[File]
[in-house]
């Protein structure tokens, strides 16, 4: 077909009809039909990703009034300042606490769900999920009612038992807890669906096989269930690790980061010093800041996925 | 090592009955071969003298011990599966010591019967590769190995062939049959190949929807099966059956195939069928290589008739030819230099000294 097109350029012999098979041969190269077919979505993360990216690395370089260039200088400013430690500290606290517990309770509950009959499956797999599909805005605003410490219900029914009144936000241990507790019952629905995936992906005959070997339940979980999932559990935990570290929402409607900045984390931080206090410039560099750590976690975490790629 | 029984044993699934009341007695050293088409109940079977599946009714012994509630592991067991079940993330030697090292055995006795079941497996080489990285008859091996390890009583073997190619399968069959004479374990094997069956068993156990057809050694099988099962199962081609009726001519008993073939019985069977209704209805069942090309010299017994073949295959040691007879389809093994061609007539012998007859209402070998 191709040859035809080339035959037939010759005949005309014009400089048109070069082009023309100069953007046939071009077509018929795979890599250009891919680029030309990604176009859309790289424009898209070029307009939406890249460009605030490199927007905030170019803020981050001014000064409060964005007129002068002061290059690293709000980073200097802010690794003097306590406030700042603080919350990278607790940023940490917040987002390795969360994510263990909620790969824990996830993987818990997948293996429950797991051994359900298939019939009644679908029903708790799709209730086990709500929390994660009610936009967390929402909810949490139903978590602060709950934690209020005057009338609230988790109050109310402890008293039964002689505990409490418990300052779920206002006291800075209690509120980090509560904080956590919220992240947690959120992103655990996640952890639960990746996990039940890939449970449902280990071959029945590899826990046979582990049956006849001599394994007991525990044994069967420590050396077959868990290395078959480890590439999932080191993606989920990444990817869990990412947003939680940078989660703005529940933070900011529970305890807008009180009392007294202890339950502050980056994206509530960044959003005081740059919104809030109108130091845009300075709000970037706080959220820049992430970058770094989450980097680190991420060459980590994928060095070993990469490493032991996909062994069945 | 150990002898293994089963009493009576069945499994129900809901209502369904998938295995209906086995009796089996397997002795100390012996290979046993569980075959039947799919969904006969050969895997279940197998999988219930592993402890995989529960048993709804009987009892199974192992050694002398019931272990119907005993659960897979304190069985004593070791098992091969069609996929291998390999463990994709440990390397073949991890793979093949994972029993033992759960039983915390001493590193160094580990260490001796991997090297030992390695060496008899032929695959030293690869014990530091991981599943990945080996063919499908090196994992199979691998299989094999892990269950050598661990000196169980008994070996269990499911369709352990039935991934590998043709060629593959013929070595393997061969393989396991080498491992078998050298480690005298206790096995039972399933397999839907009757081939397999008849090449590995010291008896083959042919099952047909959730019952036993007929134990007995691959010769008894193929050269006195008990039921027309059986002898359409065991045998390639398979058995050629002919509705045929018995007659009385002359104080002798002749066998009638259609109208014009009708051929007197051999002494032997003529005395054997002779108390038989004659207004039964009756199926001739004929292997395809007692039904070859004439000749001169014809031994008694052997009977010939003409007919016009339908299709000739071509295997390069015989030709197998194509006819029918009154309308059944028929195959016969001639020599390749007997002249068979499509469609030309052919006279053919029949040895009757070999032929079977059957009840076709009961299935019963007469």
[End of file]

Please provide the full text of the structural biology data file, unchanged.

[in-house]
């Protein structure tokens, strides 16, 4: 077909009809039909990703009034300042606490769900999920009612038992807890669906096989269930690790980061010093800041996925 | 090592009955071969003298011990599966010591019967590769190995062939049959190949929807099966059956195939069928290589008739030819230099000294 097109350029012999098979041969190269077919979505993360990216690395370089260039200088400013430690500290606290517990309770509950009959499956797999599909805005605003410490219900029914009144936000241990507790019952629905995936992906005959070997339940979980999932559990935990570290929402409607900045984390931080206090410039560099750590976690975490790629 | 029984044993699934009341007695050293088409109940079977599946009714012994509630592991067991079940993330030697090292055995006795079941497996080489990285008859091996390890009583073997190619399968069959004479374990094997069956068993156990057809050694099988099962199962081609009726001519008993073939019985069977209704209805069942090309010299017994073949295959040691007879389809093994061609007539012998007859209402070998 191709040859035809080339035959037939010759005949005309014009400089048109070069082009023309100069953007046939071009077509018929795979890599250009891919680029030309990604176009859309790289424009898209070029307009939406890249460009605030490199927007905030170019803020981050001014000064409060964005007129002068002061290059690293709000980073200097802010690794003097306590406030700042603080919350990278607790940023940490917040987002390795969360994510263990909620790969824990996830993987818990997948293996429950797991051994359900298939019939009644679908029903708790799709209730086990709500929390994660009610936009967390929402909810949490139903978590602060709950934690209020005057009338609230988790109050109310402890008293039964002689505990409490418990300052779920206002006291800075209690509120980090509560904080956590919220992240947690959120992103655990996640952890639960990746996990039940890939449970449902280990071959029945590899826990046979582990049956006849001599394994007991525990044994069967420590050396077959868990290395078959480890590439999932080191993606989920990444990817869990990412947003939680940078989660703005529940933070900011529970305890807008009180009392007294202890339950502050980056994206509530960044959003005081740059919104809030109108130091845009300075709000970037706080959220820049992430970058770094989450980097680190991420060459980590994928060095070993990469490493032991996909062994069945 | 150990002898293994089963009493009576069945499994129900809901209502369904998938295995209906086995009796089996397997002795100390012996290979046993569980075959039947799919969904006969050969895997279940197998999988219930592993402890995989529960048993709804009987009892199974192992050694002398019931272990119907005993659960897979304190069985004593070791098992091969069609996929291998390999463990994709440990390397073949991890793979093949994972029993033992759960039983915390001493590193160094580990260490001796991997090297030992390695060496008899032929695959030293690869014990530091991981599943990945080996063919499908090196994992199979691998299989094999892990269950050598661990000196169980008994070996269990499911369709352990039935991934590998043709060629593959013929070595393997061969393989396991080498491992078998050298480690005298206790096995039972399933397999839907009757081939397999008849090449590995010291008896083959042919099952047909959730019952036993007929134990007995691959010769008894193929050269006195008990039921027309059986002898359409065991045998390639398979058995050629002919509705045929018995007659009385002359104080002798002749066998009638259609109208014009009708051929007197051999002494032997003529005395054997002779108390038989004659207004039964009756199926001739004929292997395809007692039904070859004439000749001169014809031994008694052997009977010939003409007919016009339908299709000739071509295997390069015989030709197998194509006819029918009154309308059944028929195959016969001639020599390749007997002249068979499509469609030309052919006279053919029949040895009757070999032929079977059957009840076709009961299935019963007469």